The course Reading and Writing across the curriculum was expectedly an eye opener for me. As per usual with courses taught by Dr. Saul and Mrs. Rock, I expected to be involved in activities which showed the importance of reading and writing across all subject matter in the curriculum. My first thoughts of reading and writing were that it was linked exclusively to Language Arts but this course has shown the importance of reading and writing throughout the curriculum.
The first topic that intrigued me was Chall’s Stages of Reading Development. These six (6) stages show step by step the process of reading development a child undertakes straight up to adulthood. By having an understanding of these stages and the characteristics that
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Another topic that captured my attention is Reading to Learn and Learning to Read. I have learnt that there is a major difference between the two even though they are linked. Learning to read is essentially acquiring the skills in order to read which are awareness, systematic phonics, vocabulary, fluency, comprehension, motivation and confidence. Reading to learn is the ability of using the skills said above to better comprehend, question, analyze, summarize and synthesize text. In reading to learn, students are told what they are expected to learn from the text before reading and should be able to summarize after. As students begin to read to learn, the need to read for comprehension and meaning becomes very important. Strategies like questioning and visualizing are instrumental in helping students understand material. So it is clear that both learning to read and reading to learn are important in the development of reading and writing skills across the curriculum as they provide a basis for the teaching of all concepts in all content areas.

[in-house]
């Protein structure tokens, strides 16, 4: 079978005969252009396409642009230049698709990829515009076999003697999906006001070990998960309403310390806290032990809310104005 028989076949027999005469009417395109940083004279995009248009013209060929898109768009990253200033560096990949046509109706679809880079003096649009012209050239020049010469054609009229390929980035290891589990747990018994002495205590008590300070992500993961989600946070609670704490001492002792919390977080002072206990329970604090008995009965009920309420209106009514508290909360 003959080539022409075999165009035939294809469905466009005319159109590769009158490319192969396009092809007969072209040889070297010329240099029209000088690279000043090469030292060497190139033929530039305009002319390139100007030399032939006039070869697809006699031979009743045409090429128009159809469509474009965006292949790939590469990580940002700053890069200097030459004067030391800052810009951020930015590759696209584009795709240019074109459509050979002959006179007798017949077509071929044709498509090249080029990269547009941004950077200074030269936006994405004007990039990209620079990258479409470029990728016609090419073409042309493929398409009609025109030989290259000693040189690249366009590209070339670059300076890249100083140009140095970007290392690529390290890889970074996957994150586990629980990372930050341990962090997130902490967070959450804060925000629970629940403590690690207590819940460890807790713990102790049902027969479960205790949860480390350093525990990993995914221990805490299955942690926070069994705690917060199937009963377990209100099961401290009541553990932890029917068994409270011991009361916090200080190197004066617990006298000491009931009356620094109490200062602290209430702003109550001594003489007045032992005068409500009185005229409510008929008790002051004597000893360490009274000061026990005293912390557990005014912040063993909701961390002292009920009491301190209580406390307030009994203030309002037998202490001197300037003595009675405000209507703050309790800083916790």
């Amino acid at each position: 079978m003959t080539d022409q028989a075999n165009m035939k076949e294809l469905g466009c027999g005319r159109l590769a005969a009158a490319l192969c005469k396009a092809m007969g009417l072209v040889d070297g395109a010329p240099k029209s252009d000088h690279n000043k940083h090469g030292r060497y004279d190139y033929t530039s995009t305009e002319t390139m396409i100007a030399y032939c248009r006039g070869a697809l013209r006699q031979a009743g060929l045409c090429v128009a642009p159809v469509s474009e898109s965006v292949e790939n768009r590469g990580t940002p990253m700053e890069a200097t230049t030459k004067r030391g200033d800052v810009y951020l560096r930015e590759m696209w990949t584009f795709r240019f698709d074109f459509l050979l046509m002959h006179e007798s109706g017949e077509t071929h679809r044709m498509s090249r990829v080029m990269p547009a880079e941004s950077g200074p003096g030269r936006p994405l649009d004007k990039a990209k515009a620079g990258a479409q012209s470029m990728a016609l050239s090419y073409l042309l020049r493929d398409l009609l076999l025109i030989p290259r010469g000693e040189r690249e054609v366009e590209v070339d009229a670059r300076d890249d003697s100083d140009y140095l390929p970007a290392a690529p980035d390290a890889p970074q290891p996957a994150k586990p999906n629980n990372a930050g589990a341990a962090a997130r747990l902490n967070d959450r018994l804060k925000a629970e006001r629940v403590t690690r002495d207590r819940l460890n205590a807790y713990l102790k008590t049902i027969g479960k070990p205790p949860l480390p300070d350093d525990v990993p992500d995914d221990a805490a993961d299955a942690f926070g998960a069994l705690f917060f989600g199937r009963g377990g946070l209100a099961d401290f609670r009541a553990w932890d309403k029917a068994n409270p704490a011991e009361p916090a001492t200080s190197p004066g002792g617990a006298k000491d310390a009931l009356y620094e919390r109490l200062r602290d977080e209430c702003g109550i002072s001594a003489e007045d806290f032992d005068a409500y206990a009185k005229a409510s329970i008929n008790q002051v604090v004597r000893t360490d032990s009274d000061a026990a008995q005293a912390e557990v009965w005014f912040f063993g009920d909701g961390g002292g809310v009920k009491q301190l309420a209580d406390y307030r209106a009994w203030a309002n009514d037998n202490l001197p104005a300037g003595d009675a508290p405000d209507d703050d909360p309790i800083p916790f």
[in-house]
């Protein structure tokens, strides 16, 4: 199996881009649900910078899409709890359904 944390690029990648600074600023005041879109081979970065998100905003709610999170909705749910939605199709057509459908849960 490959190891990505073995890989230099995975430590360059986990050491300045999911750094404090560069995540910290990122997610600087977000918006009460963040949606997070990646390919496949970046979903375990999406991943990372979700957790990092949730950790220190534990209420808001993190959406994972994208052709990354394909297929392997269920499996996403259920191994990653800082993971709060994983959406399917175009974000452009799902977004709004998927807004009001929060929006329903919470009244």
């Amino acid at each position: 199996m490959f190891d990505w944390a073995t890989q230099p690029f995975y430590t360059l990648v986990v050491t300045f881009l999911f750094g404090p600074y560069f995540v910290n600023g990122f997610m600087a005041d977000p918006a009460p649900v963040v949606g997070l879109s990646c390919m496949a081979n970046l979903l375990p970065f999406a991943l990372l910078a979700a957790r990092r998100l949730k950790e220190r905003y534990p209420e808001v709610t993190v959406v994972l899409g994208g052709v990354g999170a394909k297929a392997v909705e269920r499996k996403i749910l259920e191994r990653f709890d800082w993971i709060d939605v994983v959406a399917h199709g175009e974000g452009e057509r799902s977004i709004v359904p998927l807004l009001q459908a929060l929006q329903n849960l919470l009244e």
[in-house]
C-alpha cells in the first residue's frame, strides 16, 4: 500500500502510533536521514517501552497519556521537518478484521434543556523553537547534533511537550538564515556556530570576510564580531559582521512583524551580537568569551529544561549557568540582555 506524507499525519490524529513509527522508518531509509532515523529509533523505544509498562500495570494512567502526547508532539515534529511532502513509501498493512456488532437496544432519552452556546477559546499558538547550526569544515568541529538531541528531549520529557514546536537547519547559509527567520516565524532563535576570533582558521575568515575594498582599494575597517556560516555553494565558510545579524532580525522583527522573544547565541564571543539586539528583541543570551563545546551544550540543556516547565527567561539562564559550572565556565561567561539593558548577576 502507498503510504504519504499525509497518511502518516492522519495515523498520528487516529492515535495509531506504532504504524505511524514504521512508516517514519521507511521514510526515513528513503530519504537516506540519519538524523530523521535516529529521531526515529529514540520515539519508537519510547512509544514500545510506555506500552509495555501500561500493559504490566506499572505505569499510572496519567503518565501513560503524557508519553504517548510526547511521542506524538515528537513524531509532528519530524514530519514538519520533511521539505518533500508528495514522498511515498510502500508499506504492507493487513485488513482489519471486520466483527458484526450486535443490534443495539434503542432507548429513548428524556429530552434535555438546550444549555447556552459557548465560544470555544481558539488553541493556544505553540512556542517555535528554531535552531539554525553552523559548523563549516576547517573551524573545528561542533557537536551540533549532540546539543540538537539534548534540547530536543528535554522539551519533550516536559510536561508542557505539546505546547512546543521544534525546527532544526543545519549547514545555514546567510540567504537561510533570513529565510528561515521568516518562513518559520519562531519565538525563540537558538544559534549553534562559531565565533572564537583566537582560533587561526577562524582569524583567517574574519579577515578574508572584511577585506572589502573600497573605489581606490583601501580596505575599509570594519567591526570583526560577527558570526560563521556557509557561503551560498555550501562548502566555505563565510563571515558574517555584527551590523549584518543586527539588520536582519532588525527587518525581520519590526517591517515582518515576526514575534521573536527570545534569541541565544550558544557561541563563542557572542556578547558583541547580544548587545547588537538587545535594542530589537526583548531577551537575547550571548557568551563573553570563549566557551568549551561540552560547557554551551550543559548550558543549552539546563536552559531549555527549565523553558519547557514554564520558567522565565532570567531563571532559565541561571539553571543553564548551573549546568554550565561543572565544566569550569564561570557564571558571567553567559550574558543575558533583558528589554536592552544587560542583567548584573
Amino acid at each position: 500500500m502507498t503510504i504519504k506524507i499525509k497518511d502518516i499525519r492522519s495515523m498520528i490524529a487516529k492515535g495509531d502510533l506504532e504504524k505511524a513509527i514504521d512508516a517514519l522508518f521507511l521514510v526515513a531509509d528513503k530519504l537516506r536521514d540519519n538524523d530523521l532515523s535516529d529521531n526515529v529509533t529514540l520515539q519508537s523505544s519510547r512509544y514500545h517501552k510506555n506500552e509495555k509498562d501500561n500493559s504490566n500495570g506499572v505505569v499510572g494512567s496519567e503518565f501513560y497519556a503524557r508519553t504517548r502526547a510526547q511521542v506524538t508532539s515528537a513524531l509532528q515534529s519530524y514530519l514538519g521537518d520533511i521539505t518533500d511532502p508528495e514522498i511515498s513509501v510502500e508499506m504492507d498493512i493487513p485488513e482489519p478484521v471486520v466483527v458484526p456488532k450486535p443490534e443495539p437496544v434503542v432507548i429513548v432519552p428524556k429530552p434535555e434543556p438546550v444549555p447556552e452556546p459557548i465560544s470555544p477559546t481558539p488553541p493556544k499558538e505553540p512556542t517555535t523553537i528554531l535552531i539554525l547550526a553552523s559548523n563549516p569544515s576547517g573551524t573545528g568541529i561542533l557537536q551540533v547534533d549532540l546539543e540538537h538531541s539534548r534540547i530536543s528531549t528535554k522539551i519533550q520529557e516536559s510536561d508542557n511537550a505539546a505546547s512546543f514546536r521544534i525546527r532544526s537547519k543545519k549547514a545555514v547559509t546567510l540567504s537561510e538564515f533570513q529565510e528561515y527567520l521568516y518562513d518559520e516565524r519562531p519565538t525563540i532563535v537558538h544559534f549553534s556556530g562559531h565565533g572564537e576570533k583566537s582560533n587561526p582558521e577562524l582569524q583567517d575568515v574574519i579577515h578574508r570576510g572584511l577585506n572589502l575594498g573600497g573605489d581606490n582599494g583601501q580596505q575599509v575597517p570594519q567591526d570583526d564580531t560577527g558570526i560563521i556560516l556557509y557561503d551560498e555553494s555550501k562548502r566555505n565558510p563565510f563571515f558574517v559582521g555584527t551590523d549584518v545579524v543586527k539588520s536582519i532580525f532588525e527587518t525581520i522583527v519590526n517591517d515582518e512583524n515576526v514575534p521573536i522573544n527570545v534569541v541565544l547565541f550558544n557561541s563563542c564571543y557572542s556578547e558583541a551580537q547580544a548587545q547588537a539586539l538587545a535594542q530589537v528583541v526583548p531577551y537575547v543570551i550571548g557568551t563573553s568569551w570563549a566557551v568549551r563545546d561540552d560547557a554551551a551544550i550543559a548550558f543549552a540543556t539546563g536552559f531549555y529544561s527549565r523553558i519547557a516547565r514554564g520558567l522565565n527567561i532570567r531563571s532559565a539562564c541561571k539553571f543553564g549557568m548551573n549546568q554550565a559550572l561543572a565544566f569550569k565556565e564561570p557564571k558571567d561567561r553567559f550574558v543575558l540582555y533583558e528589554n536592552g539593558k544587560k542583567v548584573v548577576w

The importance of text structure was also found to be very important. Text structure refers to the organization of text and Meyer (1985) states that as authors write text to communicate an idea that they will use a text structure that goes along with the idea. Structures like compare and contrast,